The term pâté could refer to a paste combining ground meat or fish, herbs and spices, as well as texture modifiers like milk, egg or bread. Organ is often used to give the pâté an earthy character, with pâté de foie gras one of its most prized variations. Translated literally as fat liver, the labelling of foie gras in France means its production abides to regulations in feeding the fowl (duck or goose) and cleaning after butchered to ensure quality.
Liver in pâté is as much a binding agent as an ingredient to add flavour. Soaked and seasoned, the foie gras usually blended with minced meat, herbs and truffle. Pork liver is also commonly employed for the more rustic Pâté Campagne. Other than spread on bread, you’ll find the meat paste around cornichon, wine, or wrapped in puff pastry and baked to make the sumptuous Pâté en Croûte.
The name of terrine comes from the terracotta cookware from which the paste is cooked. It is a paste with meat processed to a fine texture, cooked and shaped as a loaf. By this definition, all pâtés qualify as terrines. However, a terrine could come with more layers, as boiled egg and gelatin are added on top of the pâté. The meat paste in such a terrine tends to be coarser than in pâté. There are also more types of animals adopted in terrine, from pork, duck to game meat like deer and boar.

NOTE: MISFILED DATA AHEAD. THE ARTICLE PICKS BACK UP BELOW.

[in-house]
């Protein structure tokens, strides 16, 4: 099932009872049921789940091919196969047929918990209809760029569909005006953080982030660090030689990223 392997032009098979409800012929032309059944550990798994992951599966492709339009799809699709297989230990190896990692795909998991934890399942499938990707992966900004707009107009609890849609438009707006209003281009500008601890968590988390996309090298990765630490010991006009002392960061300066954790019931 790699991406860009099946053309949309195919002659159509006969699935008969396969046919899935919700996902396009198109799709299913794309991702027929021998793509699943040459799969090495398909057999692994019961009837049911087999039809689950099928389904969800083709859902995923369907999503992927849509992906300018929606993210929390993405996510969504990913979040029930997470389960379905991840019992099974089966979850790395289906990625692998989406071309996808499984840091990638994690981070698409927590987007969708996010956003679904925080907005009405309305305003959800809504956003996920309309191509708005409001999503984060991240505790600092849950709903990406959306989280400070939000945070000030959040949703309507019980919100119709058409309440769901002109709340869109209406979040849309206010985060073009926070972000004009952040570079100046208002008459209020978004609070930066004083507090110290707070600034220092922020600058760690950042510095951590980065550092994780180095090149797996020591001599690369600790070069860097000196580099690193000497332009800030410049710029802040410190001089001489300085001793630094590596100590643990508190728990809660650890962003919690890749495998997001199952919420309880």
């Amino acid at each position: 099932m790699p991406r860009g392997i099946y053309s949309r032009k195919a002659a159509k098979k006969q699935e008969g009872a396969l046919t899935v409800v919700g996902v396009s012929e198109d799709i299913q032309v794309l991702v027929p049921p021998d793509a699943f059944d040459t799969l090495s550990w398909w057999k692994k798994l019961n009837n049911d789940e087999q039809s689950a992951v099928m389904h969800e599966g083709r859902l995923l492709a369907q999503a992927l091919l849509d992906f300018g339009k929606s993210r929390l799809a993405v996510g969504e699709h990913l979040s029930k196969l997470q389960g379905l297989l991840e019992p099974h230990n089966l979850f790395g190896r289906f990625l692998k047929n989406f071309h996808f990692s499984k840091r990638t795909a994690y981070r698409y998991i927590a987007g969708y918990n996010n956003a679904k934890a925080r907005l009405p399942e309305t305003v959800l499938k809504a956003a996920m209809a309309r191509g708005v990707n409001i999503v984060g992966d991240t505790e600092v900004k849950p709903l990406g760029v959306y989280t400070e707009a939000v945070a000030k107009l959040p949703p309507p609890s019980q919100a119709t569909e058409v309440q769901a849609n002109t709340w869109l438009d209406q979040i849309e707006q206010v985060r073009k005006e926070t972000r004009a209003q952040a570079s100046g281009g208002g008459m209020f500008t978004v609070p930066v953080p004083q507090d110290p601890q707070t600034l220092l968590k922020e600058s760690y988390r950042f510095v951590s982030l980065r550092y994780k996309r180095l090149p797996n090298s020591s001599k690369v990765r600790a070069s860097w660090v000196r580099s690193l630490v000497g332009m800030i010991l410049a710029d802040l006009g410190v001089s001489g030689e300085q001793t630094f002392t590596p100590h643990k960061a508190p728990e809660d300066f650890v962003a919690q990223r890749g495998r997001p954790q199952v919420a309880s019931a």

To prepare terrine, all the ingredients are stacked in a container under some sort of fat, be it lard or bacon. It is then cooked and refrigerated under a weight. Through this compression process, air will be squeezed out to shape the loaf and give it a solid texture. Additional fat is sometimes drizzled on the terrine to preserve it for longer. Sliced terrine is always a welcome option as an appetiser or at a picnic.
Rillettes is at best a distant relative to pâté and terrine in the forcemeat family. In rillettes, as in the latter, the meat’s consistency is transformed, but that is probably where the similarity ends. Rillette’s texture is loose with threads of meat visible, and its preparation process actually resembles another famous French cooking technique: confit. It cooks a whole piece of meat – pork belly or shoulder for instance, unground – in animal fat under low heat with minimal seasoning. A fluffy paste is born when the meat breaks down into shreds, bound by the thick meat jus. Whether served on crusty baguette or inside ravioli, the rich, gooey rillettes never disappoints.